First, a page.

Chronic wasting disease (CWD) potentially affects all deer or cervid species, and new rules from the Texas Animal Health Commission aim to reduce the risk of non-native cervids spreading the disease.
The new rule adds surveillance, movement reporting, identification and mortality record-keeping requirements for exotic CWD-susceptible species. In Texas, non-native cervids include foreign species such as red deer (Cervus elaphus) and Sika deer (Cervus Nippon), along with North American species introduced to the state such as North American elk or wapiti (Cervus Canadensis) and moose (Alces alces). White-tailed deer and mule deer, which are native to Texas, are not covered by the new regulations. The non-native species considered CWD-susceptible have had officially confirmed CWD diagnoses.
The adopted movement reporting and identification rule requires owners to keep herd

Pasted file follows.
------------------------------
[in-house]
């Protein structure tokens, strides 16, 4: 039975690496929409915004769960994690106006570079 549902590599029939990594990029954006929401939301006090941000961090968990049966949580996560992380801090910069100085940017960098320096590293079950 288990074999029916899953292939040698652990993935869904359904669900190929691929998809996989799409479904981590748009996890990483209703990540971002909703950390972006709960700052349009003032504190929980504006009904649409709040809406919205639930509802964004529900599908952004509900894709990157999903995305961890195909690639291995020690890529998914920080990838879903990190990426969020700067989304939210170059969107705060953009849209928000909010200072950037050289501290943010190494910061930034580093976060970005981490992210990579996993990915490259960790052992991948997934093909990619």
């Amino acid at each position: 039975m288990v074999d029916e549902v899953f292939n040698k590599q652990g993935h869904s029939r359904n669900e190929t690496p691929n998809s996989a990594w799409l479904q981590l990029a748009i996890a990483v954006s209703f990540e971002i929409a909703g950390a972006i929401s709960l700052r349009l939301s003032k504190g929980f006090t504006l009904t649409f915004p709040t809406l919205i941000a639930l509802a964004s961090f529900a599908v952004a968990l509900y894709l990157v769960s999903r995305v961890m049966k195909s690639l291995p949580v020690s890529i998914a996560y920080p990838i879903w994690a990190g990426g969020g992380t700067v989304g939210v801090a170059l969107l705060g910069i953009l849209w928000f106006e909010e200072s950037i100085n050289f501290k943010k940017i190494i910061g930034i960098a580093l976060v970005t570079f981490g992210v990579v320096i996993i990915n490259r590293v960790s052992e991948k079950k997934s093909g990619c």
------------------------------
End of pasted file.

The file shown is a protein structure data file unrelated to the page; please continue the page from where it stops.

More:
records, estimated annual inventory and mortality records if they move or sell exotic CWD susceptible species located within a high fence premises, according to the TAHC. Owners of live exotic CWD susceptible species being moved or transported within the state must obtain a Premises Identification Number (PIN).
Reportable mortalities for exotic CWD susceptible species include those harvested by hunters and natural mortalities that occur on a premises.
The new rule also includes requirements for record keeping, testing and reporting, along with specific requirements for people engaged in buying or selling exotic CWD-susceptible species
Forms available online from TAHC include:
For more CWD resources and forms, visit this TAHC site.